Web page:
Please note that, while I had been to Dubrovnik, Karlovac, Osijek… during the “homeland war” (“Domovinski Rat” as it is called in Croatia) I have not had the honor of visiting Vukovar during or after the war. This does not change the fact: Vukovar is My Viet Nam, our collective Vietnam, our weeping wound and a soul-shattering memory we still seem unable to heal from. (R.L.)

Everyone has their Vietnam” (Claude A. Thomas, a Vietnam Veteran turned Zen Buddhist monk and author of At Hell’s Gate. A Soldier’s journey from War to Peace.)

Some 1,800 Croatian guys – most of them not even trained soldiers – were defending the City of Vukovar. It was at the beginning of the war and our side did not have proper arms or trained soldiers, it was a horrid, bloody mess. Vukovar was attacked by 20,000 to 50,000 enemy soldiers, the numbers wary, but in either case our guys have been vastly outnumbered and overpowered. Over several hundred tanks, about 50 fighters from the Yugoslav Army’s Air Force were attacking, ravaging the City – it couldn’t survive. It was beyond miraculous that the guys managed to defend it for 90 days, out of which 56 days they did not have running water, electricity or any sort of communication. They were basically left alone.

So, in order to save the lives of the several thousands civilians still living in the City the most difficult, albeit the only possible, decision was made: a surrender of the City! Alas, immediately after they surrendered in order to be driven out of Vukovar, the Serbs slaughtered 12 doctors and nurses, slaughtered 261 wounded combat veterans lying in the hospital and murdered several hundred prisoners, all of them now combat vets!

Željka Jurić, a girl in a blue coat

Željka Jurić, a girl in a blue coat

One of the people survived was the famous Croatian “little girl in a blue jacket,” than a six (6) years old Željka Jurić. Why was she famous? During those 90 days she lived in a shelter, under constant attack of at least 30,000 grenades / bombs / tank shells falling onto the City and one of the soldiers, named Alexander, was her father and mother, her protector, her everything in that hellhole. She said that most of the people would not be able to understand it, but those days in the shelter, she claims, were the most happiest days of her lives!!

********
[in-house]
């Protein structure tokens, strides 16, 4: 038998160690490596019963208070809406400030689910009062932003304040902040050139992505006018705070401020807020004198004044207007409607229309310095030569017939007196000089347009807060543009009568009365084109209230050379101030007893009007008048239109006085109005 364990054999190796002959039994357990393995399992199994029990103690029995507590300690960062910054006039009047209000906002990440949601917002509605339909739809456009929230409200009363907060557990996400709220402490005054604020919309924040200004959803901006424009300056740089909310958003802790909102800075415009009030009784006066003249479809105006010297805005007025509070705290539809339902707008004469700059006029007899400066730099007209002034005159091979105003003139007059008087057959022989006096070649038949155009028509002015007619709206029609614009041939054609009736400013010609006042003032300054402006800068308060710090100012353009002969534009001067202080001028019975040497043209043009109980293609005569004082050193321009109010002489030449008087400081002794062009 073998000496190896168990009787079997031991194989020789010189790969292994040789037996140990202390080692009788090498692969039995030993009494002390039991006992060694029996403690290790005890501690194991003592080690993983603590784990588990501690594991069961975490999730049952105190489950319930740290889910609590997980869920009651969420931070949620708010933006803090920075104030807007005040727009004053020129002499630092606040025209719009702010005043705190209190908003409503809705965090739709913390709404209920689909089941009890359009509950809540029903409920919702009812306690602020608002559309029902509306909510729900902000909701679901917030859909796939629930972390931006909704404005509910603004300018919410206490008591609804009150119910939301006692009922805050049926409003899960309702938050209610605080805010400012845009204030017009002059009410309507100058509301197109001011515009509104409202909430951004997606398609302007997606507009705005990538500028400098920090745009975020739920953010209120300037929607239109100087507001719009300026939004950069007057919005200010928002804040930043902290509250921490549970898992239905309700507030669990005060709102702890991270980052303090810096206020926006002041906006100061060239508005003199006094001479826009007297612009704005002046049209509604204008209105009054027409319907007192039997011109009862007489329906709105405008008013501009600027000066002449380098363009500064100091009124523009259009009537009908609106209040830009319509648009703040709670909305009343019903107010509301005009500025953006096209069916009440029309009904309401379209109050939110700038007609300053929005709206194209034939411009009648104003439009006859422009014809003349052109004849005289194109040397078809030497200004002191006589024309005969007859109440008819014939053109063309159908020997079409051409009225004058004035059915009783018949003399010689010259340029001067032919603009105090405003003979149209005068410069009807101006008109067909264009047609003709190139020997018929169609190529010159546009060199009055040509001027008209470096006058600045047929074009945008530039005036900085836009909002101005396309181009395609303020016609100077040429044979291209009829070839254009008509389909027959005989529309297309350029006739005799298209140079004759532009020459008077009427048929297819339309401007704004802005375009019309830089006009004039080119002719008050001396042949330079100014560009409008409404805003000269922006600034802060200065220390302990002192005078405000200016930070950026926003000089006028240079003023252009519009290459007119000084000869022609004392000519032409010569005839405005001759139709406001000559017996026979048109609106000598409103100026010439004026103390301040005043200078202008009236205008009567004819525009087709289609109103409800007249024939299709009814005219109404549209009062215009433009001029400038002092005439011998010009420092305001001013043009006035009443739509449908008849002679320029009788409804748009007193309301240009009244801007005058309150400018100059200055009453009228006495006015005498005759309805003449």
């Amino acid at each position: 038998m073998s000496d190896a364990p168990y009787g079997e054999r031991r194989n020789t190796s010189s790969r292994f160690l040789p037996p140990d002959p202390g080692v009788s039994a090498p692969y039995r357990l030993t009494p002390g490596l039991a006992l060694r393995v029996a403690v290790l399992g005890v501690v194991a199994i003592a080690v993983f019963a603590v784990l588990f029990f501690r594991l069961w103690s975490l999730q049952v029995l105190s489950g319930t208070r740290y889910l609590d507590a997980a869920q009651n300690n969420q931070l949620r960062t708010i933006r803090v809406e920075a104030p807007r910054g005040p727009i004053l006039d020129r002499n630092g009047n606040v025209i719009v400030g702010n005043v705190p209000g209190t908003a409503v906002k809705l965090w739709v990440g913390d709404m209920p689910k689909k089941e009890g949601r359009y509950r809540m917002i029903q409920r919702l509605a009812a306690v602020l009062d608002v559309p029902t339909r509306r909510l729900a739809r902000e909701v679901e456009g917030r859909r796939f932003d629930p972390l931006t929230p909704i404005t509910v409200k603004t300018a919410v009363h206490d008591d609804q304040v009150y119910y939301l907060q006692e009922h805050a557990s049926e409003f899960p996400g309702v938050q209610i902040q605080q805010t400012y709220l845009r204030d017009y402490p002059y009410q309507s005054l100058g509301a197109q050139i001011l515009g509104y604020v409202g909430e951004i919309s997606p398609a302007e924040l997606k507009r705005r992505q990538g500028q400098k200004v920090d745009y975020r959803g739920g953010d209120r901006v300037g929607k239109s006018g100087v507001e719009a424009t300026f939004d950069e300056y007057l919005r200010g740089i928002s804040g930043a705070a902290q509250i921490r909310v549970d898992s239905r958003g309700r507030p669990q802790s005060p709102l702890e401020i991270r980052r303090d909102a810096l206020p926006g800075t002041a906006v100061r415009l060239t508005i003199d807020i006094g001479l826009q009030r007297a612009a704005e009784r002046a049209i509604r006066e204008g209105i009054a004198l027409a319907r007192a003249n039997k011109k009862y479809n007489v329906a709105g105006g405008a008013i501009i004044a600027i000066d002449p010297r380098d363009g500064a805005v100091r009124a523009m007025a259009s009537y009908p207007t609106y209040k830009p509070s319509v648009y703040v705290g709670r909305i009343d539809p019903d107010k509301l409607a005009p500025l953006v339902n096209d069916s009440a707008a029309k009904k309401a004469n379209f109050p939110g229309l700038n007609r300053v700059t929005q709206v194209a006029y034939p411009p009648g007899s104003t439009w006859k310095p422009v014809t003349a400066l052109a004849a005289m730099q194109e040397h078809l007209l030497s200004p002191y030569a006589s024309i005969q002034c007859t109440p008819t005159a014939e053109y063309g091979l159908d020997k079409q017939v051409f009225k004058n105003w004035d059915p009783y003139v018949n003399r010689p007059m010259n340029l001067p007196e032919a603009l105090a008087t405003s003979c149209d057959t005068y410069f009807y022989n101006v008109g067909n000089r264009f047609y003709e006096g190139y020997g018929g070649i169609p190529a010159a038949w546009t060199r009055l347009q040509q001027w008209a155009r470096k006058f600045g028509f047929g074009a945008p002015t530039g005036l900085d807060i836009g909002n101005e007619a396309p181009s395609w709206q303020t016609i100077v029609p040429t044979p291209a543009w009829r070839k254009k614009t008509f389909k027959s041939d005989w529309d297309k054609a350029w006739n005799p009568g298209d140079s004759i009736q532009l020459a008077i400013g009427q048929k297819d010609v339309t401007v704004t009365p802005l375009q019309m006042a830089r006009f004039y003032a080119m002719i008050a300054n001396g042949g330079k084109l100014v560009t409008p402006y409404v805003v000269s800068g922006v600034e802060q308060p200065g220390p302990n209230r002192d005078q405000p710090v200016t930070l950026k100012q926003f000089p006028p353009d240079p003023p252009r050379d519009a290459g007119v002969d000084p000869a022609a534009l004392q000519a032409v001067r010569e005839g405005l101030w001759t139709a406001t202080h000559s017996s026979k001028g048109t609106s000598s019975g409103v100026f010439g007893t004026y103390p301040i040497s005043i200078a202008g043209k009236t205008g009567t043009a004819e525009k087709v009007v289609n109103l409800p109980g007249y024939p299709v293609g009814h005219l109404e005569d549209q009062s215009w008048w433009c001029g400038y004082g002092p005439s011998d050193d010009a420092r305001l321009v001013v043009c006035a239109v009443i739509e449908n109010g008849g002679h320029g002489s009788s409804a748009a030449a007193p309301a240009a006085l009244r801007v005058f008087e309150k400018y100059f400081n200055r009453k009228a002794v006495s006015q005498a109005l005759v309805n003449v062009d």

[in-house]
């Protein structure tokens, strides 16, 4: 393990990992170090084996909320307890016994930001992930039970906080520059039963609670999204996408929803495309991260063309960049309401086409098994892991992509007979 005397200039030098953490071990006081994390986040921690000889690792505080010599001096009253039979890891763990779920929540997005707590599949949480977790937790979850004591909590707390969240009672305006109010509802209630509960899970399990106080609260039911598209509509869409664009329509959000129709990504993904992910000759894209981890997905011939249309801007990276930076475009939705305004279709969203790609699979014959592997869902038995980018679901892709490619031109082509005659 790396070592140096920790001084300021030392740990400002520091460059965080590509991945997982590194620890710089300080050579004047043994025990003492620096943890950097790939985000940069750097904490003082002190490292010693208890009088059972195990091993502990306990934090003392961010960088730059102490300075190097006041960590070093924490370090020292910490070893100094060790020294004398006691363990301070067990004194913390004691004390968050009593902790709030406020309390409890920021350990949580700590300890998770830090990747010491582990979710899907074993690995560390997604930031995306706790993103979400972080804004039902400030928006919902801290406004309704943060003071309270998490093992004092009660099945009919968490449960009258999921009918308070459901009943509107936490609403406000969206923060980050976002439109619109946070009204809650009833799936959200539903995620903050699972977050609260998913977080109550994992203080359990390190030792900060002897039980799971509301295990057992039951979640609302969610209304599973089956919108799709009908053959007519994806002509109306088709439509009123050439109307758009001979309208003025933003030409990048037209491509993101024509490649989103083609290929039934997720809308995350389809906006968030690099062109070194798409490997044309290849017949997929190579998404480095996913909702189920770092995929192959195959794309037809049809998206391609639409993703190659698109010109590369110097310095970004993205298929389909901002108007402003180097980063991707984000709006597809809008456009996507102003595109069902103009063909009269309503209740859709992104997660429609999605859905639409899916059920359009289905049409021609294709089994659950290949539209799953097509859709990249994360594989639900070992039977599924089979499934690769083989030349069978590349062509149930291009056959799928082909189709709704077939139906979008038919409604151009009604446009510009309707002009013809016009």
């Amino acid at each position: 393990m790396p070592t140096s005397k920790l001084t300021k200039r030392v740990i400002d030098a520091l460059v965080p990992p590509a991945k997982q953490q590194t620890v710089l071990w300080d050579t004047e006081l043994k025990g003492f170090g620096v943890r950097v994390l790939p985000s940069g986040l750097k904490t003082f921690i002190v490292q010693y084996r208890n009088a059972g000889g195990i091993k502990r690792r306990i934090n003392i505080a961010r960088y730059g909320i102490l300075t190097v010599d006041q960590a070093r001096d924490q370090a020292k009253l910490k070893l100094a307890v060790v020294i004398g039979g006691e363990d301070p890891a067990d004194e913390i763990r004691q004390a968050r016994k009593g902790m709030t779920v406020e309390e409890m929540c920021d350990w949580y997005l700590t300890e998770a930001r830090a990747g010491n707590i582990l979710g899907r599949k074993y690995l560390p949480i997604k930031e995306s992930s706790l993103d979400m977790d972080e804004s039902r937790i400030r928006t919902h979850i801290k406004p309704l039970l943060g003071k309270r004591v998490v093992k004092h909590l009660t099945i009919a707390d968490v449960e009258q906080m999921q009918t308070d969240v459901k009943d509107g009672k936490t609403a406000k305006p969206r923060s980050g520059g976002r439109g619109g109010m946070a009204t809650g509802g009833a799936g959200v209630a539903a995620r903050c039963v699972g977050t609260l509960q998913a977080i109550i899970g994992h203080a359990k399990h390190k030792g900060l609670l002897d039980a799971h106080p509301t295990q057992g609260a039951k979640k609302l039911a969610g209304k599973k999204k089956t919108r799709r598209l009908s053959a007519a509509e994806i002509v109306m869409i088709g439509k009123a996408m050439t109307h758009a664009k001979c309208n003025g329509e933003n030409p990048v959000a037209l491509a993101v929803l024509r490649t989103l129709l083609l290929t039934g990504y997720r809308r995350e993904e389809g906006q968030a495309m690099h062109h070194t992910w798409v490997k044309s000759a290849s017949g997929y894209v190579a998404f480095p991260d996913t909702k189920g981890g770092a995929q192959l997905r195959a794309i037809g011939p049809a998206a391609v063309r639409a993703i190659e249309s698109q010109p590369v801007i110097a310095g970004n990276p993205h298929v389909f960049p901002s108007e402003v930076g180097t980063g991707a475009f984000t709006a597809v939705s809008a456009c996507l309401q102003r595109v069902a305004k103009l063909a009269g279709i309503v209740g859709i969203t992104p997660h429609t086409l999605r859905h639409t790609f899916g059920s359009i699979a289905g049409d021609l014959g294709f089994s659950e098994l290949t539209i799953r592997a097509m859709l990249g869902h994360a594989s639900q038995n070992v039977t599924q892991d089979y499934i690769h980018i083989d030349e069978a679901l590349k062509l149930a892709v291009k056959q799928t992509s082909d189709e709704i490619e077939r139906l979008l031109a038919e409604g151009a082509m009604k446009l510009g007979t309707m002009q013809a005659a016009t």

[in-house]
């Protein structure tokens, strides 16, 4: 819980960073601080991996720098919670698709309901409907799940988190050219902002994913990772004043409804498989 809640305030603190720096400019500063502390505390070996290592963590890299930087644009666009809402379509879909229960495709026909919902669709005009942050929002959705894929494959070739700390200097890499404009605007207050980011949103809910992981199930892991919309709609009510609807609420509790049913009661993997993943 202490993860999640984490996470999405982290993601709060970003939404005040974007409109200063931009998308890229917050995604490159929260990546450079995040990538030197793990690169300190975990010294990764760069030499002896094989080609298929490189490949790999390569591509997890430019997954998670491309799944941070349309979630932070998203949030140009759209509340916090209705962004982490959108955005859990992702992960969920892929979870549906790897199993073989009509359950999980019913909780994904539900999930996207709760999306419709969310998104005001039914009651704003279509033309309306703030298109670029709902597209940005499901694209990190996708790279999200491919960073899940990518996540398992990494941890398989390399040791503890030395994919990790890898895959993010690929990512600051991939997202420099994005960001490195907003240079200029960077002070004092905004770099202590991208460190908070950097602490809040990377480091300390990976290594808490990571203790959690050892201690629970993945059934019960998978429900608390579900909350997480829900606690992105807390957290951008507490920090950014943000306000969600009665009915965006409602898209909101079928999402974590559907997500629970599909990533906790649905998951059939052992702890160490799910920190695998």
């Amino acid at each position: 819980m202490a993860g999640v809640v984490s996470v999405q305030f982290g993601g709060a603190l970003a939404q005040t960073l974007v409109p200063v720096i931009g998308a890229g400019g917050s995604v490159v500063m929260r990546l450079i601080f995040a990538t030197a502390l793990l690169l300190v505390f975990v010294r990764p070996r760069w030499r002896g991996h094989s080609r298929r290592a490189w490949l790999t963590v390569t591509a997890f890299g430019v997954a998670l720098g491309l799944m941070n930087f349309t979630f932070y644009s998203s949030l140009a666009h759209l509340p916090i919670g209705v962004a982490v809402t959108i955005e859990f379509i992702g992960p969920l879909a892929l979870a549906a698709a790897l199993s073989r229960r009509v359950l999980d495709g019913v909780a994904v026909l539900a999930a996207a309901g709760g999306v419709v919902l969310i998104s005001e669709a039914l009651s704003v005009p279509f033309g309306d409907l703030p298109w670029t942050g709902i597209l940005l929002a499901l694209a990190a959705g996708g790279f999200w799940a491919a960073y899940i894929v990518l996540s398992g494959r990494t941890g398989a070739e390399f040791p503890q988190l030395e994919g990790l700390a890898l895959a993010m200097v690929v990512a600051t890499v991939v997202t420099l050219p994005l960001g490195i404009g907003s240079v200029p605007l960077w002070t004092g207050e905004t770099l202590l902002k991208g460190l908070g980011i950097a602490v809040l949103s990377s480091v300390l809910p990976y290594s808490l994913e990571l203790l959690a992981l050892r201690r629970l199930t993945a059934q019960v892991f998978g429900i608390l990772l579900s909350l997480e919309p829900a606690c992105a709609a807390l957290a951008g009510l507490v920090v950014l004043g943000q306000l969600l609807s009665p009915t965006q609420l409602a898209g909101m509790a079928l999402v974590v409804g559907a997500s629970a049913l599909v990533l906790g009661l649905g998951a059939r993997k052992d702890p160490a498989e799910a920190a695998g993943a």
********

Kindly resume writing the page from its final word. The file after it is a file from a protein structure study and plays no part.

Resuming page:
Why? She felt safe and secure with her Alexander, loved and protected.

The rest you may have guessed already. The Serbs took Alexander he was denounced — by the Serb woman that has been living next to Željka in the shelter for the duration of the siege and was also protected and fed by him and his comrades — as a combat soldier so they executed him in front of the little girl in the blue coat eyes. Reuters photographer took a photo or her crying and that was it.

So, now 22 years after the war, as Vukovar is again, as I type, boiling hot over the Serbian Cyrillic the government wants to be equal (official) to our Latin alphabet, she still lives in that day. She can’t forget or forgive, she and many surviving combat vets whose comrades basically saved Croatia (if Vukovar had felt before we obtained arms to fight back, they would’ve slaughter us all) but were slaughtered, can’t neither forget nor forgive…

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Luckily, Vukovar Without Hatred can be found here.